Why Are Car Grilles Getting so Big?

Every car era has distinguishing characteristics. Whether it’s the long hoods of the 1920s and ’30s, the large tailfins of the 1950s and ’60s, or the boxy-shaped vehicles of the 1980s, there are unique aspects of cars that stand out for different generations. In recent years, people often criticize cars for looking the same. However, a distinguishing feature during the past decade is the big grilles on cars, as seen on BMW and Lexus vehicles. And the grilles seem to be getting larger every year. Why is this?

What is the purpose of a car grille?

Front angle view of 2022 Lexux LX, highlighting why car grilles are getting so big
2022 Lexus LX | Lexus

Large grilles on cars are the “in” thing these days. One doesn’t have to look very far to find vehicles with massive grilles. BMW is a brand that’s often cited for having cars with big grilles. However, many other automakers are notorious for large grilles, including Lexus, Toyota, GMC, Audi, Bentley, and Rolls-Royce. 

A possible consideration for a large grille is to improve airflow. The purpose of a grille — at least for fully-gas powered vehicles, is to enable airflow in the engine bay. The airflow cools off the engine and radiator, which prevents overheating. 

Do large car grilles allow more airflow to cool down the engine parts?

Front angle view of 2022 Bentley Continental GT, highlighting why car grilles are so large
2022 Bentley Continental GT | Bentley

Grilles typically have slats or mesh inserts. These components are not designed to limit airflow. Instead, they protect the engine parts from debris and other particles — while still allowing air to flow under the hood. 

So, this begs the question, do bigger grilles allow more airflow to cool down the engine parts?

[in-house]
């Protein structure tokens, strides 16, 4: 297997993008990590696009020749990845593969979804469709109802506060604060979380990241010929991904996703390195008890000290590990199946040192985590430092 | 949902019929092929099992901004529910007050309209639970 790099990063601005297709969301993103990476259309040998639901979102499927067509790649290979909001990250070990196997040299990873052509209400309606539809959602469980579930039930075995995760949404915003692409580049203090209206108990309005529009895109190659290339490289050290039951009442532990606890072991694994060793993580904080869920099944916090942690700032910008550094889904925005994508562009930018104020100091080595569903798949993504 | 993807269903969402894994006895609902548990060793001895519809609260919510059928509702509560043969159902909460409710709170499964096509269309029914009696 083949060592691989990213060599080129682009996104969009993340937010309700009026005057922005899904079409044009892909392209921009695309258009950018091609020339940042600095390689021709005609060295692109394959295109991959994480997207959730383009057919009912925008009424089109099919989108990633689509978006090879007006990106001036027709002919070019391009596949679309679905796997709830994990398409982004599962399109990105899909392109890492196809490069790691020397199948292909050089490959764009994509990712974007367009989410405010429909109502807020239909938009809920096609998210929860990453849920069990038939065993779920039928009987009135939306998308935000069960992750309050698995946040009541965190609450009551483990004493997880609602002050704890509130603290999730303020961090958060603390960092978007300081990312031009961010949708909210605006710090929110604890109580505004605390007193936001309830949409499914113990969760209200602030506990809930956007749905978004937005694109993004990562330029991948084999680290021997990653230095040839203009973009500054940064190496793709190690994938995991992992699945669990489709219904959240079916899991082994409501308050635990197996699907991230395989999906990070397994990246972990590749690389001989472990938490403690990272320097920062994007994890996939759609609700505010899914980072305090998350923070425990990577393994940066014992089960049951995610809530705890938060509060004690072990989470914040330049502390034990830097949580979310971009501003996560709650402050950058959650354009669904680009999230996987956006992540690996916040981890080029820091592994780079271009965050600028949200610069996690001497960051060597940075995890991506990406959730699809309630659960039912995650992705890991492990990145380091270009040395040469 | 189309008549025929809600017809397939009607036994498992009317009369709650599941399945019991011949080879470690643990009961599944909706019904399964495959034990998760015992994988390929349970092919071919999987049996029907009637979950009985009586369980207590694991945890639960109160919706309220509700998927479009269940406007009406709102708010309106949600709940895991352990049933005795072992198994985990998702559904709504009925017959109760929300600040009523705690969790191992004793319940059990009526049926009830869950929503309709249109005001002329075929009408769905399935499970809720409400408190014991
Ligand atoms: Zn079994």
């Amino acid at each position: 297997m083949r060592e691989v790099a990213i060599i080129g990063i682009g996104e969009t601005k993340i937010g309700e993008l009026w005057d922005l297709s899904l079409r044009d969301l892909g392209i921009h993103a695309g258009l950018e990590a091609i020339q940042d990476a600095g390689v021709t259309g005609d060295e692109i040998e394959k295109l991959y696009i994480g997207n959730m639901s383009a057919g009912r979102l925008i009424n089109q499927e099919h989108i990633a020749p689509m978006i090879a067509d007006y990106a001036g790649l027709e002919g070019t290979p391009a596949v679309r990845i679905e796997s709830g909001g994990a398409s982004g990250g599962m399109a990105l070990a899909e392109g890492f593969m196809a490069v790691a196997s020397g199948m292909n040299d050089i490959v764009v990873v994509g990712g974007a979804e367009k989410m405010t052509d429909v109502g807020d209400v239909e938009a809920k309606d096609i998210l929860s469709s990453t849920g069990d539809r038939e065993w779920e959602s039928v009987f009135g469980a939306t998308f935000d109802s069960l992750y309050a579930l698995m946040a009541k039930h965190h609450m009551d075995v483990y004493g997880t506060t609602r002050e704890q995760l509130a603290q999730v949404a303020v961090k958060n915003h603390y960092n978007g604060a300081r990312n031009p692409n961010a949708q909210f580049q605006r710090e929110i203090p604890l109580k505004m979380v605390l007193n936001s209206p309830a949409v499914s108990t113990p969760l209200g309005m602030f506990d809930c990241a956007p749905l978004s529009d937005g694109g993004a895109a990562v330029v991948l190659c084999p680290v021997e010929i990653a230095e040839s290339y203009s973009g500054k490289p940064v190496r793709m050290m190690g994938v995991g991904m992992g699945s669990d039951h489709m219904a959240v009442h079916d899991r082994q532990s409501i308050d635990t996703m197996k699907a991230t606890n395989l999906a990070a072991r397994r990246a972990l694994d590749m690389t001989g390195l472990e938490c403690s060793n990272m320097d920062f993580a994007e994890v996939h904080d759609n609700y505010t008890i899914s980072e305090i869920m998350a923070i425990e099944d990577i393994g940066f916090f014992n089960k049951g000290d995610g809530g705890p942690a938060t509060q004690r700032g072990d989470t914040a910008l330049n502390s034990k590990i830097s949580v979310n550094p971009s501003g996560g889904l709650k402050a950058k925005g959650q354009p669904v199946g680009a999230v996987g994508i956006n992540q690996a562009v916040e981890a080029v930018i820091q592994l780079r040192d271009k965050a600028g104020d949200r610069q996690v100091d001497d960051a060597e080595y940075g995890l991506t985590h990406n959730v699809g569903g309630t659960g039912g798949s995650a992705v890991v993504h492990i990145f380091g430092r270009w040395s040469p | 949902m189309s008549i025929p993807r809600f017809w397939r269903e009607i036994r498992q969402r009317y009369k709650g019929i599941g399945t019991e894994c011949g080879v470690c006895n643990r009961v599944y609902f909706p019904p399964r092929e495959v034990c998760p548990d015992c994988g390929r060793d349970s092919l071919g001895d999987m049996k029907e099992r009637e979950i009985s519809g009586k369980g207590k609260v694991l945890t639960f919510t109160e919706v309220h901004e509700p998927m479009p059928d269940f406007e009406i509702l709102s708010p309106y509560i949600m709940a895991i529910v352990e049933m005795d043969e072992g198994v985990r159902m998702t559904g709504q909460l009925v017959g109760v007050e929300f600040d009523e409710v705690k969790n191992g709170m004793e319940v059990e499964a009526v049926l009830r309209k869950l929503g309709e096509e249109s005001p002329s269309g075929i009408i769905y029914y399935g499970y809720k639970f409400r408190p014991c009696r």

For the most part, the answer is no. If you take a close look at most modern car grilles, you’ll see that the vast majority of them have “closed-off sections that take up at least half of the grille,” as detailed by DS&F

Front view of gray 2023 BMW iX, highlighting why car grilles are getting so big
2023 BMW iX | BMW

Some high-performance cars have active grilles with shutters that open and close to control airflow. However, otherwise, these closed-off sections, which are usually made of plastic, prevent air from flowing into the engine bay. Essentially, they are a non-functional part of the grille.

Furthermore, electric vehicles don’t even need a traditional grille, for they don’t have an engine that needs to be cooled down. However, many EVs, such as the BMW iX SUV and Audi’s e-tron lineup — have a large grille.

One might also think that a big grille might be necessary to house cameras and radars for active safety systems and driving assistance technologies. However, a large grille is not necessary for these things.

Big grilles are a way for cars to stylistically stand out among similar-looking vehicles

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There’s only one reason why car grilles are getting bigger. A large grille is a way for cars to stylistically stand out amidst a sea of similar-looking vehicles. As mentioned earlier, people often criticize modern cars for looking the same. The bodies of many cars have a similar shape with curved contours. 

These similar body designs are due to a number of factors. For one, to improve profitability, automakers use the same platform across multiple models in their vehicle lineup. Also, with the need to improve fuel economy, the similar curved shape of cars helps achieve maximum aerodynamic efficiency.

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While the bodies of modern cars often look the same, the one way that vehicles can differentiate from each other is with a grille. And the easiest way to differentiate is with a big grille. Furthermore, the grille is usually the first thing that people notice on a car. 

Will the big grille trend continue? Will automakers go to extreme lengths to make grilles even more massive, such as covering the entire front end — except for the headlights and license plate holder?

Perhaps, the movement toward eclectic cars will slow down the big grille wave. However, as evidenced by the BMW iX and Audi’s e-tron lineup, the large grille trend will likely continue into the EV era.

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